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Effects of two training curricula on basic laparoscopic skills and surgical performance among veterinarians

Boel A. FranssonDepartment of Veterinary Clinical Sciences, College of Veterinary Medicine, Washington State University, Pullman, WA 99164.

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Claude A. RagleDepartment of Veterinary Clinical Sciences, College of Veterinary Medicine, Washington State University, Pullman, WA 99164.

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Margaret E. BryanDepartment of Statistics, College of Sciences, Washington State University, Pullman, WA 99164.

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Abstract

Objective—To compare laparoscopic skills among veterinarians before and after undertaking 1 of 2 programs of simulation training.

Design—Evaluation study.

Sample Population—17 veterinarians at 1 institution.

Procedures—Basic skills were tested by use of the McGill inanimate system for training and evaluation of laparoscopic skills (MISTELS). Surgical performance was assessed through an objective structured assessment of technical skills (OSATS). Both tests were performed prior to and after a 12-session training program, consisting of MISTELS exercises (curriculum A) or a variety of exercises (curriculum B).

Results—Curriculum B led to improvement of scores obtained with both the MISTELS and the OSATS. Curriculum A did not result in higher scores obtained with the MISTELS, compared with curriculum B. Curriculum A did not lead to an improvement of scores obtained with the OSATS. Participant-perceived value of the training program was correlated positively with the improvement of scores for MISTELS suturing tasks and scores obtained with the OSATS. Time spent in clinical laparoscopic surgery and curriculum B training were both positively correlated with the post-training OSATS scores but not with post-training MISTELS scores. Conversely, simulation training time correlated with an increase in MISTELS scores but not OSATS scores.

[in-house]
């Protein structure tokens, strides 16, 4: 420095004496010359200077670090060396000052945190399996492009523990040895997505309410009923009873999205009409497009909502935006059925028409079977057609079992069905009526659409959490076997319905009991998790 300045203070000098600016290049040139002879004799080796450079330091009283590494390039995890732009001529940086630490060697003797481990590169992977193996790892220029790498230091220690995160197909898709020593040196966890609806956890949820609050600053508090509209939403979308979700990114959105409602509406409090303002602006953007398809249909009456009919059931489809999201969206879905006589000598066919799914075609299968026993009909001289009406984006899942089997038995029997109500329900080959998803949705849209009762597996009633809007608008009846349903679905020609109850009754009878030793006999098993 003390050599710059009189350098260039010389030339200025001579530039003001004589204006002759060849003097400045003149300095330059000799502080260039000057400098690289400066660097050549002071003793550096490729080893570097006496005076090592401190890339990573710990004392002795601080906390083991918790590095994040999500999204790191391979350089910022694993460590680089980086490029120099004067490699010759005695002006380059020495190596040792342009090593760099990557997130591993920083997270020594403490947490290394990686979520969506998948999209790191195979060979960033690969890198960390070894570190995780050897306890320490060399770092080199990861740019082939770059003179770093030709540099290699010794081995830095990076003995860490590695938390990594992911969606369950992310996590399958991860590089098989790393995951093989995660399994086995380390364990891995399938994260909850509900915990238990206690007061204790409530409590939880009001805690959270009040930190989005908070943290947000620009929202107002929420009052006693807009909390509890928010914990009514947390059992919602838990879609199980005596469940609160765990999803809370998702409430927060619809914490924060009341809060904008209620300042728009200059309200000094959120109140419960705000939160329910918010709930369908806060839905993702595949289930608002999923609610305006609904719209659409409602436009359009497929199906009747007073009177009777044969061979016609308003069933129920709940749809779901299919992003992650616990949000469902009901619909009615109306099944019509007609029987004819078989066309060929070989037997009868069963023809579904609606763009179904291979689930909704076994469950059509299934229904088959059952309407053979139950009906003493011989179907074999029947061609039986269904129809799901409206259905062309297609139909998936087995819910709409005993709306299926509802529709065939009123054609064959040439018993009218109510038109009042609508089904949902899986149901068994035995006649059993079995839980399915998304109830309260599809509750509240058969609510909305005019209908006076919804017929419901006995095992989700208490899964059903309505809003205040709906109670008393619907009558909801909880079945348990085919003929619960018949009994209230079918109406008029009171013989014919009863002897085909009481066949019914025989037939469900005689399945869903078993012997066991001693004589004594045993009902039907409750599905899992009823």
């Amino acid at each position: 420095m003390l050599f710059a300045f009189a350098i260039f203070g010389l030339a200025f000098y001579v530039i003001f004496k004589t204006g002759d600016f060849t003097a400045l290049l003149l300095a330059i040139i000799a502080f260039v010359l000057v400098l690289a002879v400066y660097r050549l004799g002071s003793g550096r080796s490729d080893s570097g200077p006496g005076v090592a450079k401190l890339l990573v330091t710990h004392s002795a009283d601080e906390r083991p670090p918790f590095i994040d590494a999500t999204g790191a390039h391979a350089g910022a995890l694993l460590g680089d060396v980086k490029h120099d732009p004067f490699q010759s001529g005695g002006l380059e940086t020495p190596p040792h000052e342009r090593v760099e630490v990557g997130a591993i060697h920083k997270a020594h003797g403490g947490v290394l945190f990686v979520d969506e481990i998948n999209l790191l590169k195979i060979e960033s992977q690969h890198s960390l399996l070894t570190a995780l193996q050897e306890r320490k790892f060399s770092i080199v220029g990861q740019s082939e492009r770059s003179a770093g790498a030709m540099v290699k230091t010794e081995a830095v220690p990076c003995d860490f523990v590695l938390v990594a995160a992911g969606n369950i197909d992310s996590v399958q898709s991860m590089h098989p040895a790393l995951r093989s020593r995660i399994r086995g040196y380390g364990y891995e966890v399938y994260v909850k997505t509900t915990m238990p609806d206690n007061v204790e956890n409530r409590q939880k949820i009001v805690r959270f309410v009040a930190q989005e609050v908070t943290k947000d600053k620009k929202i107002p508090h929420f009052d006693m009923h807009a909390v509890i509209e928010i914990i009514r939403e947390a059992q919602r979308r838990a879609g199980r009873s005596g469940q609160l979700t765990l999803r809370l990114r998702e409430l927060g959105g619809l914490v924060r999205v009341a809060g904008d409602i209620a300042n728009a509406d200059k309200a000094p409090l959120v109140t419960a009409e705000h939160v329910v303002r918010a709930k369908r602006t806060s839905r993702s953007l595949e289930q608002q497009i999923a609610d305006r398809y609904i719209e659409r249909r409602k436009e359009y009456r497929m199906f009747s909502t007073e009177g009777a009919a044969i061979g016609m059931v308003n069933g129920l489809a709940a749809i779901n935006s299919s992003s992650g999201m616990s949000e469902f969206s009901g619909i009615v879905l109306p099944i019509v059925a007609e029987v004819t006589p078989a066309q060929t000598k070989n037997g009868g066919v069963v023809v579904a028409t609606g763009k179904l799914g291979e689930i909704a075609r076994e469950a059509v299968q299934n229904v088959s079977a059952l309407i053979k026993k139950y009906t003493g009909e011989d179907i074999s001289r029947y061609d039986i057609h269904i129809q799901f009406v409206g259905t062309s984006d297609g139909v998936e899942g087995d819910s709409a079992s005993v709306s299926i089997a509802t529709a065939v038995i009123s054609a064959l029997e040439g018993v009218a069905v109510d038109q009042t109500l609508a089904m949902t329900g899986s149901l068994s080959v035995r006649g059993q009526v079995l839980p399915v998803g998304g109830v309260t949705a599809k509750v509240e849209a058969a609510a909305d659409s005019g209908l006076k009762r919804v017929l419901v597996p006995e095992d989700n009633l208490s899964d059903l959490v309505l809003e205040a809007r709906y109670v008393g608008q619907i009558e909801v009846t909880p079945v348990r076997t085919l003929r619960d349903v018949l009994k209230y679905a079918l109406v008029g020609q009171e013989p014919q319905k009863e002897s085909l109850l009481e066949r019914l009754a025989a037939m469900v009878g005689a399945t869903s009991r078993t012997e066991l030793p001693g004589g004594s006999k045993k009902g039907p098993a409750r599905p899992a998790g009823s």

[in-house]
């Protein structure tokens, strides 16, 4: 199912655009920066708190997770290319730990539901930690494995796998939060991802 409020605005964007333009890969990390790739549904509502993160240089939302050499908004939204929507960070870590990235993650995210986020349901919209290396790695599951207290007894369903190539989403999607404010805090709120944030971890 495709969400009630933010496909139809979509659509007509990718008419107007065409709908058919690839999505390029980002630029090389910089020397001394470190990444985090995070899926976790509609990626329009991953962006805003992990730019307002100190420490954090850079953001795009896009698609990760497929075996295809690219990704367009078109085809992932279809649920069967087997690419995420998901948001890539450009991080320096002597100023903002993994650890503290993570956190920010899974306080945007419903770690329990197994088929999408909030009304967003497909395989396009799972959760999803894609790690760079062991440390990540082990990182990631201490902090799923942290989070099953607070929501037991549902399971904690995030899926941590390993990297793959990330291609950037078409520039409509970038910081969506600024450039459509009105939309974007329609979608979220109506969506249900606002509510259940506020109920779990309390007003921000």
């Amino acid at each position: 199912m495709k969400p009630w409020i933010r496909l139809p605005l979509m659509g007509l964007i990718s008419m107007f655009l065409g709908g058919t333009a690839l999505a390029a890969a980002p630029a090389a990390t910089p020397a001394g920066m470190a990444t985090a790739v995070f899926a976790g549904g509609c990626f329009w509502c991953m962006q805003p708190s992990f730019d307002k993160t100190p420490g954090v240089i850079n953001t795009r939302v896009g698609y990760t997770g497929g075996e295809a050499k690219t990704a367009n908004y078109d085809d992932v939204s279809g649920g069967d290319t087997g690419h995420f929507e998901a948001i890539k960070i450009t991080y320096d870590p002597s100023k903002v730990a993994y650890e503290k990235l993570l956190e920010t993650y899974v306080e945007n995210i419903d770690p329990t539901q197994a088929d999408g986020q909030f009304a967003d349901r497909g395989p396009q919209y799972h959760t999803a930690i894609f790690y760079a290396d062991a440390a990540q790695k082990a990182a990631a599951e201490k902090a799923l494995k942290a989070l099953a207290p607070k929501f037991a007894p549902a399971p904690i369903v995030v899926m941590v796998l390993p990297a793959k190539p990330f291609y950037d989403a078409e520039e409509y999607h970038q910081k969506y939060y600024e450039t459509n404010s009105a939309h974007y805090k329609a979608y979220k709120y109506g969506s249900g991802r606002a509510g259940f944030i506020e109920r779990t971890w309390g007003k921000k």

Conclusions and Clinical Relevance—MISTELS training resulted in significant improvement of basic laparoscopic skills but not in the assessment used for surgical performance. This may have been due to the small number of study participants, the assessment tool, or the method of training. A varied curriculum may be advantageous when training veterinarians for clinical laparoscopic practice.

Abstract

Objective—To compare laparoscopic skills among veterinarians before and after undertaking 1 of 2 programs of simulation training.

Design—Evaluation study.

Sample Population—17 veterinarians at 1 institution.

Procedures—Basic skills were tested by use of the McGill inanimate system for training and evaluation of laparoscopic skills (MISTELS). Surgical performance was assessed through an objective structured assessment of technical skills (OSATS). Both tests were performed prior to and after a 12-session training program, consisting of MISTELS exercises (curriculum A) or a variety of exercises (curriculum B).

Results—Curriculum B led to improvement of scores obtained with both the MISTELS and the OSATS. Curriculum A did not result in higher scores obtained with the MISTELS, compared with curriculum B. Curriculum A did not lead to an improvement of scores obtained with the OSATS. Participant-perceived value of the training program was correlated positively with the improvement of scores for MISTELS suturing tasks and scores obtained with the OSATS. Time spent in clinical laparoscopic surgery and curriculum B training were both positively correlated with the post-training OSATS scores but not with post-training MISTELS scores. Conversely, simulation training time correlated with an increase in MISTELS scores but not OSATS scores.

Conclusions and Clinical Relevance—MISTELS training resulted in significant improvement of basic laparoscopic skills but not in the assessment used for surgical performance. This may have been due to the small number of study participants, the assessment tool, or the method of training. A varied curriculum may be advantageous when training veterinarians for clinical laparoscopic practice.

Contributor Notes

Ms. Bryan's present address is Department of Statistics, College of Arts and Sciences, University of Missouri, Columbia, MI 65211.

Supported by the Morris Animal Foundation.

Sawbones Pacific Research Laboratories donated the Mayo Endoscopy Simulated Image canine abdominal models used in this study.

Presented in part at the Veterinary Endoscopy Society Annual Meeting, Breckenridge, Colo, March 2010, and at the Society for Veterinary Soft Tissue Surgeons, Steamboat Springs, Colo, June 2010.

The authors thank Tiffany Patton and Krystina Vanderhoff for technical assistance and Krystina Vanderhoff for assistance with data obtained from clinical practice.

Address correspondence to Dr. Fransson (bfransso@vetmed.wsu.edu).